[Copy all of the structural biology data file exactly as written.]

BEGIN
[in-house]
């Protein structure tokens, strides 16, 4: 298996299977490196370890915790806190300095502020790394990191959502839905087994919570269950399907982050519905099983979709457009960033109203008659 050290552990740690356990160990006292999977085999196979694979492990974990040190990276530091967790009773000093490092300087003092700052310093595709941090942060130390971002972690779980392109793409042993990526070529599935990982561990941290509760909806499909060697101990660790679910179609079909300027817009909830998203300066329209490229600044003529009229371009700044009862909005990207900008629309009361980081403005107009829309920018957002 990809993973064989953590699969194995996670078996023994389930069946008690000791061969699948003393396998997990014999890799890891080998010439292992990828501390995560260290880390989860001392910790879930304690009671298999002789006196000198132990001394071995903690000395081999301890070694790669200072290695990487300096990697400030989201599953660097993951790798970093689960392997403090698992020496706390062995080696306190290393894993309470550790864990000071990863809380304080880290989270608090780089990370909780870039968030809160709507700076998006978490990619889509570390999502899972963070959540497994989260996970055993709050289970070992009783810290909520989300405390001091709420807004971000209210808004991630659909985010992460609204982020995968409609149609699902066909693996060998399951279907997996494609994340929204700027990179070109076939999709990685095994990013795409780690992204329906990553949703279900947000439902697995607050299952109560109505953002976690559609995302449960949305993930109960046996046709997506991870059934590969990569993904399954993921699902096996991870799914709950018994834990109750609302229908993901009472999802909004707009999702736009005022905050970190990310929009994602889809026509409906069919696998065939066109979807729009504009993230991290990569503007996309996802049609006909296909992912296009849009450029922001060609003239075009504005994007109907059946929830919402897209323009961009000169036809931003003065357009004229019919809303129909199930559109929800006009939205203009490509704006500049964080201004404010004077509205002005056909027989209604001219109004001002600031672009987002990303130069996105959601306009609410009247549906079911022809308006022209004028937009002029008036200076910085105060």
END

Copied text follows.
[in-house]
């Protein structure tokens, strides 16, 4: 298996299977490196370890915790806190300095502020790394990191959502839905087994919570269950399907982050519905099983979709457009960033109203008659 050290552990740690356990160990006292999977085999196979694979492990974990040190990276530091967790009773000093490092300087003092700052310093595709941090942060130390971002972690779980392109793409042993990526070529599935990982561990941290509760909806499909060697101990660790679910179609079909300027817009909830998203300066329209490229600044003529009229371009700044009862909005990207900008629309009361980081403005107009829309920018957002 990809993973064989953590699969194995996670078996023994389930069946008690000791061969699948003393396998997990014999890799890891080998010439292992990828501390995560260290880390989860001392910790879930304690009671298999002789006196000198132990001394071995903690000395081999301890070694790669200072290695990487300096990697400030989201599953660097993951790798970093689960392997403090698992020496706390062995080696306190290393894993309470550790864990000071990863809380304080880290989270608090780089990370909780870039968030809160709507700076998006978490990619889509570390999502899972963070959540497994989260996970055993709050289970070992009783810290909520989300405390001091709420807004971000209210808004991630659909985010992460609204982020995968409609149609699902066909693996060998399951279907997996494609994340929204700027990179070109076939999709990685095994990013795409780690992204329906990553949703279900947000439902697995607050299952109560109505953002976690559609995302449960949305993930109960046996046709997506991870059934590969990569993904399954993921699902096996991870799914709950018994834990109750609302229908993901009472999802909004707009999702736009005022905050970190990310929009994602889809026509409906069919696998065939066109979807729009504009993230991290990569503007996309996802049609006909296909992912296009849009450029922001060609003239075009504005994007109907059946929830919402897209323009961009000169036809931003003065357009004229019919809303129909199930559109929800006009939205203009490509704006500049964080201004404010004077509205002005056909027989209604001219109004001002600031672009987002990303130069996105959601306009609410009247549906079911022809308006022209004028937009002029008036200076910085105060």